Q. What will Corey do now? For those who are interested in keeping in touch with you, where will you be or go to once you leave?
A. I don’t plan to completely disappear, but do want to shift my priorities to invest more of my time into my family and others I am close to. Running an organization is a tremendous sacrifice, especially for family members and loved ones, so I am excited about catching up on missed time there. Beyond that, I look forward to having the time to properly reflect on my next step. I feel fortunate to have an opportunity to write a new chapter in life. I plan to take the lessons learned and skills gained from the past six years and seriously think about what will bring me joy and fulfillment. Individuals can stay in touch with me via LinkedIn by searching for my name.
Q. Do we hear wedding bells for you in the near future?
A. [Laughs] Yes, with more free time will hopefully come more time to plan for a wedding! Quincey and I definitely have plans to tie-the-knot in 2016 surrounded by the people we love most. [pullquote]I want folks to see HBGC and my life as an example of what is possible when you pull the resources from your own community to provide for your community with pure intentions. I want folks to see me and realize that age can’t stop you, sexual orientation can’t stop you, race can’t stop you, even being a transplant to Boston, can’t stop you.[/pullquote]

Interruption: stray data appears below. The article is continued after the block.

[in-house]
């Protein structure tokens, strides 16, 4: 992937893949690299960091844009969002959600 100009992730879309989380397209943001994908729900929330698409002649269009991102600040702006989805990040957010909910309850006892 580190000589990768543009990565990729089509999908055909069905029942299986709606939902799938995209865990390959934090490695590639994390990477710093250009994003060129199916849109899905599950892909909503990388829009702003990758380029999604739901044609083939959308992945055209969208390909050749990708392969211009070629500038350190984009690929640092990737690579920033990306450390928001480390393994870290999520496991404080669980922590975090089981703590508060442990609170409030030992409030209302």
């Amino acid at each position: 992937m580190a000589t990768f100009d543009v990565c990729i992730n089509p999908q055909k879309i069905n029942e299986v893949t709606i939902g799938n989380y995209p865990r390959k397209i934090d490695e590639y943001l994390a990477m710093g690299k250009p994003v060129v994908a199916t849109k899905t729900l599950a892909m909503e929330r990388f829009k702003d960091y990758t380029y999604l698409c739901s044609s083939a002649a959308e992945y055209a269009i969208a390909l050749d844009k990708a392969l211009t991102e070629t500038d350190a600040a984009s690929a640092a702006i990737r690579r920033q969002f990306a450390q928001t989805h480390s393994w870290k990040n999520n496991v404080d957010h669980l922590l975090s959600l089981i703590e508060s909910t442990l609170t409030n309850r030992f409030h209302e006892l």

Q. This wouldn’t be a TRT interview if we didn’t ask you to list three adjectives that describe you when you first started working at the HBGC, the first few weeks, and then 3 more that describe who you are today.
A. First Started: Gullible, Focused, Unknown. Now: Seasoned, Focused, Accomplished
Q. What was the most difficult moment you had to endure while being the HBGC’s ED?
A. [Sighing, slightly saddened and contemplative] A particular moment doesn’t come to mind, but, in general, the most difficult moments I’ve had in this position have to be attending certain meetings and see racism on the agenda and a part of the discussion. And, I mean racism in subtle ways—from trying to exclude certain communities from decisions that will be impacted by them to degrading the communities we’re in the room to create support services for, to trying to allocate funding in ways that ignore the demographics of a particular epidemic. Constantly debating which battles to pick and losing sleep over the ones I remained silent for represent my most difficult days.
Q. What was the most rewarding moment you experienced while being the HBGC’s ED?